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Former college athlete making a difference at Washington Corrections Center for Women

Lynne Newark is about to retire, but before she does she's sharing what she's learned over the past 23 years working with women at the Washington Corrections Center.

To know Lynne Newark, you'd have to pay attention to what's around her. Quotes on the walls of her office lend tribute to the 23 years of service she's shared with women at the Washington Corrections Center.

"My favorite quote is, 'If you think you're too small to make a difference, try going to bed with a mosquito in the room'," Newark said smiling.

A pioneer in the women's sports industry, Newark has taken the lessons she's learned into the classroom. She advocates for incarcerated women through her work as the recreational program director and later leading therapy for the Washington Corrections Center.

From being an inaugural member of her high school women's basketball team to getting inducted into the Dickinson State University sports hall of fame, Newark believes that failure doesn't define you.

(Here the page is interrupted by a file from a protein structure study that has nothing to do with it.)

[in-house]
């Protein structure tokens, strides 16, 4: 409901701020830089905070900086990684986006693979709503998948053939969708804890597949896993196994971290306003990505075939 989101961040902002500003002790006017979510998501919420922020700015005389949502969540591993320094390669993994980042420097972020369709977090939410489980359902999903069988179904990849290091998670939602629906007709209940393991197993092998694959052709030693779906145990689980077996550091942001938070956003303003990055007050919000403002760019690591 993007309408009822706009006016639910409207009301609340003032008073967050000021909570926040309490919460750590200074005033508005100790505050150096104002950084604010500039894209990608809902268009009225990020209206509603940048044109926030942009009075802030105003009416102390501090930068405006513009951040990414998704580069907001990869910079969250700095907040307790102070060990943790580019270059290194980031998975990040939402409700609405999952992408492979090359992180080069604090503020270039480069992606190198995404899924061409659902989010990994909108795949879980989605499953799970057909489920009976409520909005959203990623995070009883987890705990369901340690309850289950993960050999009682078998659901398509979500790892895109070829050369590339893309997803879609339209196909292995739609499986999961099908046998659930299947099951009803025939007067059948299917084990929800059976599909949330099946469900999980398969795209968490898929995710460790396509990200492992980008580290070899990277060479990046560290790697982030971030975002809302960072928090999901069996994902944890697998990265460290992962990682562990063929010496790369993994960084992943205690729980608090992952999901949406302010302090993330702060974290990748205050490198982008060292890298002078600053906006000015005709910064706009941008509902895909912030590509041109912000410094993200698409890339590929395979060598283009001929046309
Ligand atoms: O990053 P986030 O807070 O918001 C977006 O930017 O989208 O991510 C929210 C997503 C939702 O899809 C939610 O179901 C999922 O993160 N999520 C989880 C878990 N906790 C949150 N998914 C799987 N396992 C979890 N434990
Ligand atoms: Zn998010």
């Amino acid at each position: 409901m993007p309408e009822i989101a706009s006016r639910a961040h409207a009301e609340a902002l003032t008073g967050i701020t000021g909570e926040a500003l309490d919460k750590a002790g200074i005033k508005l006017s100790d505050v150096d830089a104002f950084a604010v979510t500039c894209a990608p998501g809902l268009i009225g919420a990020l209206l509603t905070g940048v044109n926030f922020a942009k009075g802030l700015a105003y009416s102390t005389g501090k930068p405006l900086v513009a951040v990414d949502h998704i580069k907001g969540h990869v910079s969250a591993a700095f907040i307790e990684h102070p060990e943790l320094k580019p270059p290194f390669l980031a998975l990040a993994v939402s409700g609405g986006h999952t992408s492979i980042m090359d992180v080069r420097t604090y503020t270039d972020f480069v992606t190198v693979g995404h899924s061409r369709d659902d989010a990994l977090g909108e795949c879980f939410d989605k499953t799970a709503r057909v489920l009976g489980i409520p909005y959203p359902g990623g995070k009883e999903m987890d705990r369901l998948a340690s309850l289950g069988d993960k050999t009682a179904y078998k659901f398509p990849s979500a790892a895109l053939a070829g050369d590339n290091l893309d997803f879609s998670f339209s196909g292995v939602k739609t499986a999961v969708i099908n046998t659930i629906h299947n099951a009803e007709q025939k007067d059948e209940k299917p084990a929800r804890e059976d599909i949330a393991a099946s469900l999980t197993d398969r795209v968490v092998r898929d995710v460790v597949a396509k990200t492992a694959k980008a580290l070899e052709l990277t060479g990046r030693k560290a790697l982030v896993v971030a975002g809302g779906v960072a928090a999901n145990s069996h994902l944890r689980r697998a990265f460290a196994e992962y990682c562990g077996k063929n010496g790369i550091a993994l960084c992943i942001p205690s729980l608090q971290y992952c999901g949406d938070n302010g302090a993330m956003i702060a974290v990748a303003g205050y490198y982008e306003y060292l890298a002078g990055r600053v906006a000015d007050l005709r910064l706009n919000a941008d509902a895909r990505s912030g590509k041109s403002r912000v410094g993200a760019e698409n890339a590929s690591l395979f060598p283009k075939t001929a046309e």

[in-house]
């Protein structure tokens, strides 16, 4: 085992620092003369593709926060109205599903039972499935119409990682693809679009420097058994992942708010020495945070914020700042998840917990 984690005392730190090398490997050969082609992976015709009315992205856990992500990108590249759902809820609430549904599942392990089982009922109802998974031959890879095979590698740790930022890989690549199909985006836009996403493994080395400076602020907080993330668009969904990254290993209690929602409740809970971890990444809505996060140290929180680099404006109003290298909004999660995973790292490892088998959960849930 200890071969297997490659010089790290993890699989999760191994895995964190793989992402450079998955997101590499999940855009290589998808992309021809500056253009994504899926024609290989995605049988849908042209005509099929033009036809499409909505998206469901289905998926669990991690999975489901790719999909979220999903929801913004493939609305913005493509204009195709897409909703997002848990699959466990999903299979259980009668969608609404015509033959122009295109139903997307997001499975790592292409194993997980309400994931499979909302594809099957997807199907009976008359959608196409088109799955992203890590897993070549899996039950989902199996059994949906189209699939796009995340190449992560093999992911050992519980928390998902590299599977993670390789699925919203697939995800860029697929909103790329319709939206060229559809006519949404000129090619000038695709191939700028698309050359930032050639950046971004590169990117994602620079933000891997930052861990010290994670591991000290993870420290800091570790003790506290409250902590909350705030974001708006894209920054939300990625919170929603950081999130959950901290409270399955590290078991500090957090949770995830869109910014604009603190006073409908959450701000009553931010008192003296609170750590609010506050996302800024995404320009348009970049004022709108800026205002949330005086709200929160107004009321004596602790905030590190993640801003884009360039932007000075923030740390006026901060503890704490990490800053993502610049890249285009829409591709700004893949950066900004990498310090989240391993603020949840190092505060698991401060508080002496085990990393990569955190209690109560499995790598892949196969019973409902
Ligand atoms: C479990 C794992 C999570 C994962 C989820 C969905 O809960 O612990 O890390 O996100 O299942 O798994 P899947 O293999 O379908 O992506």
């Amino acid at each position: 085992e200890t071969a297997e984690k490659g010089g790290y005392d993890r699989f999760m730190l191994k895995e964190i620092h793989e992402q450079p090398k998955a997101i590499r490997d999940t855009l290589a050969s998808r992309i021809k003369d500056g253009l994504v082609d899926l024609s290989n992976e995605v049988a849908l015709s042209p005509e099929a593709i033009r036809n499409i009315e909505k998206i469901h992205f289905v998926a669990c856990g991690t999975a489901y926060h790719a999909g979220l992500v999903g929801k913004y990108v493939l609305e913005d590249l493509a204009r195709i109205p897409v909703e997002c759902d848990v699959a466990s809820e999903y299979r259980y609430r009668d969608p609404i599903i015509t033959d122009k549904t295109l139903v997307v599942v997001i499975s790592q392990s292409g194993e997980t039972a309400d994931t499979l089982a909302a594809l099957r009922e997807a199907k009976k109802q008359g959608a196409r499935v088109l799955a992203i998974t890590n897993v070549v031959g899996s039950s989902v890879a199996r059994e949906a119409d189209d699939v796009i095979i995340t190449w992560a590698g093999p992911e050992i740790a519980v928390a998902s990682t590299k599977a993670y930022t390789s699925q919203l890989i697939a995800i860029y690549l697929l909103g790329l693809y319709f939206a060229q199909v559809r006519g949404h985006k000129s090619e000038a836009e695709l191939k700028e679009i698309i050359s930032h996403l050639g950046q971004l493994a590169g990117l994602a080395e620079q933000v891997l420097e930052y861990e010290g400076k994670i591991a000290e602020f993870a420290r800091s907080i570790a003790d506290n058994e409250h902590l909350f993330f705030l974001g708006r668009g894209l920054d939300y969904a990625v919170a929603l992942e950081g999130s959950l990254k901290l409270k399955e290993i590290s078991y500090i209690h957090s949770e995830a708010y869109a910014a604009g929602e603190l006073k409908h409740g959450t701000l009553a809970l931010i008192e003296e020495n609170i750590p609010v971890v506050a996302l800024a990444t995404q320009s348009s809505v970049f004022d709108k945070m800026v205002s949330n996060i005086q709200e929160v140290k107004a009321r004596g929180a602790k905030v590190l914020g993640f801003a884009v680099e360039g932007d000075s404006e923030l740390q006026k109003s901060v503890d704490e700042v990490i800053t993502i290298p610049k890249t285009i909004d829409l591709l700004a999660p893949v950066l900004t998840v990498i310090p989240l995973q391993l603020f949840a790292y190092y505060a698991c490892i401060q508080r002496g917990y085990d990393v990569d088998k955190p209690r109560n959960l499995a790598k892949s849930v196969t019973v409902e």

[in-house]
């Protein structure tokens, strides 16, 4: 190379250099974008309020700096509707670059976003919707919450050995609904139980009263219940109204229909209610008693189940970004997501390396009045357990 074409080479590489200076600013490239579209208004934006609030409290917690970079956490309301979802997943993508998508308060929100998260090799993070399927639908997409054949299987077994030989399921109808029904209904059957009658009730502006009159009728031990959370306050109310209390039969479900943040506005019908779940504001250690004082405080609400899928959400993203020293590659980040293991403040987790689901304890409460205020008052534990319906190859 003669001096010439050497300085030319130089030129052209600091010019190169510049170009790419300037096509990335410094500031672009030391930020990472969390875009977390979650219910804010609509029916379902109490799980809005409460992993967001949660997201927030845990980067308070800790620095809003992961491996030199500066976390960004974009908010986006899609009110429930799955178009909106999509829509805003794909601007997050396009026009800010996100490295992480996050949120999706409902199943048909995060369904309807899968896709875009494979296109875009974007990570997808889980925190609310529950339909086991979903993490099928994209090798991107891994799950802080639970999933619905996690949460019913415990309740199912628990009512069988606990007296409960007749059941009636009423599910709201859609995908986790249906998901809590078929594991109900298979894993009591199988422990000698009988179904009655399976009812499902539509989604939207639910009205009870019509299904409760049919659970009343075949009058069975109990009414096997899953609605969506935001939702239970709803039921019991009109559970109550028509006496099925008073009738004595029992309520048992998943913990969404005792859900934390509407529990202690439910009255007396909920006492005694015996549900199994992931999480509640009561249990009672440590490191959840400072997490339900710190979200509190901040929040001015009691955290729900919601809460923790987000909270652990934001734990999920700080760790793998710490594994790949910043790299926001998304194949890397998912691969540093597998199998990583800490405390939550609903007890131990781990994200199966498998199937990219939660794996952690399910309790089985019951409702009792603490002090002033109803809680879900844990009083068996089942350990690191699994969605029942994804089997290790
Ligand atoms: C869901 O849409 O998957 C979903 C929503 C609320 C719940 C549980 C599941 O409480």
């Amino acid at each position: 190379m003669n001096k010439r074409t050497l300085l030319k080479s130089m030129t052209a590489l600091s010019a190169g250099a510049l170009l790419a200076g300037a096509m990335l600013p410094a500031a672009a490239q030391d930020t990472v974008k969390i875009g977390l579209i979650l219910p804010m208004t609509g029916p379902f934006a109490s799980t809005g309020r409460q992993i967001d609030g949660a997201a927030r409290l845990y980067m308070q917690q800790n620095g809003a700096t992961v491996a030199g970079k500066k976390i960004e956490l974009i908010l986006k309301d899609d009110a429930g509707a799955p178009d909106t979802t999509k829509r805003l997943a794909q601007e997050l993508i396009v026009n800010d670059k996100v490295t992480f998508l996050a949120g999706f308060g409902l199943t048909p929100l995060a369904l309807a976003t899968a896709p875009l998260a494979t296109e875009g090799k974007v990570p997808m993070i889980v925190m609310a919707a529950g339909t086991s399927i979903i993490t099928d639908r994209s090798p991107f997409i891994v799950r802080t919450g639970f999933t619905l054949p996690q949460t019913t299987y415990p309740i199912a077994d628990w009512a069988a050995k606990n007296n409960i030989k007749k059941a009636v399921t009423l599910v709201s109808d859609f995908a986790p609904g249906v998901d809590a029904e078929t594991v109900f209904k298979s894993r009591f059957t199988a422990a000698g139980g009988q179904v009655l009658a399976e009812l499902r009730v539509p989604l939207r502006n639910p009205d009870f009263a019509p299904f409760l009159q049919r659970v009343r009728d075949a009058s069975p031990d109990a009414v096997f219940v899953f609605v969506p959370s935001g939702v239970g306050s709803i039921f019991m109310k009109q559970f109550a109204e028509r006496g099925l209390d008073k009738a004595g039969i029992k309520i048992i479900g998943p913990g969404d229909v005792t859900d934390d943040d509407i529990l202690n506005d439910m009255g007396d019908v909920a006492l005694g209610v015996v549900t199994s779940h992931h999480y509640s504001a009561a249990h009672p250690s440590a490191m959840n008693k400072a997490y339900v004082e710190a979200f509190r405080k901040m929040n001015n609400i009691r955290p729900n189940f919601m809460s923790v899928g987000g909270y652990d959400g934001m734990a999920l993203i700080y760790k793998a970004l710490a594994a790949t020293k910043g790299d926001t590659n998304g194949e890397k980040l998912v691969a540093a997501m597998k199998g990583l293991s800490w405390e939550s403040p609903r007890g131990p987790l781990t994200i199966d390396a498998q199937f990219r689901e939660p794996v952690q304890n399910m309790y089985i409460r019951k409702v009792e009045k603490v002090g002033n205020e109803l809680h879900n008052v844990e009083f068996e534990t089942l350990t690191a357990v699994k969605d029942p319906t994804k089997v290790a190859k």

"People can change, and you know maybe for this person it's taken five times, maybe this person it was just once, maybe for this person they're still working on it, and that's okay, you take them wherever they are," Newark said.

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Her faith in incarcerated women has fostered a powerful partnership that's been decades-long. No matter how long an individual is incarcerated, Newark always gives them a chance.

"I'll always look at them [incarcerated women] and I'll say oh my gosh, how in the world did you get to be who you are today with those challenges?" Newark said. "Because you are a beautiful person and really with that experience, you shouldn't be."

Newark is retiring from her position at the Washington Corrections Center but wanted to share some of what she's learned and her hope for the women there.

"I really hope for some of them that are not going to get out that they do get out because it was that one thing that brought them here," said Newark. "Can we give them that chance? They've been here 30 years or longer, you know, and people do change."

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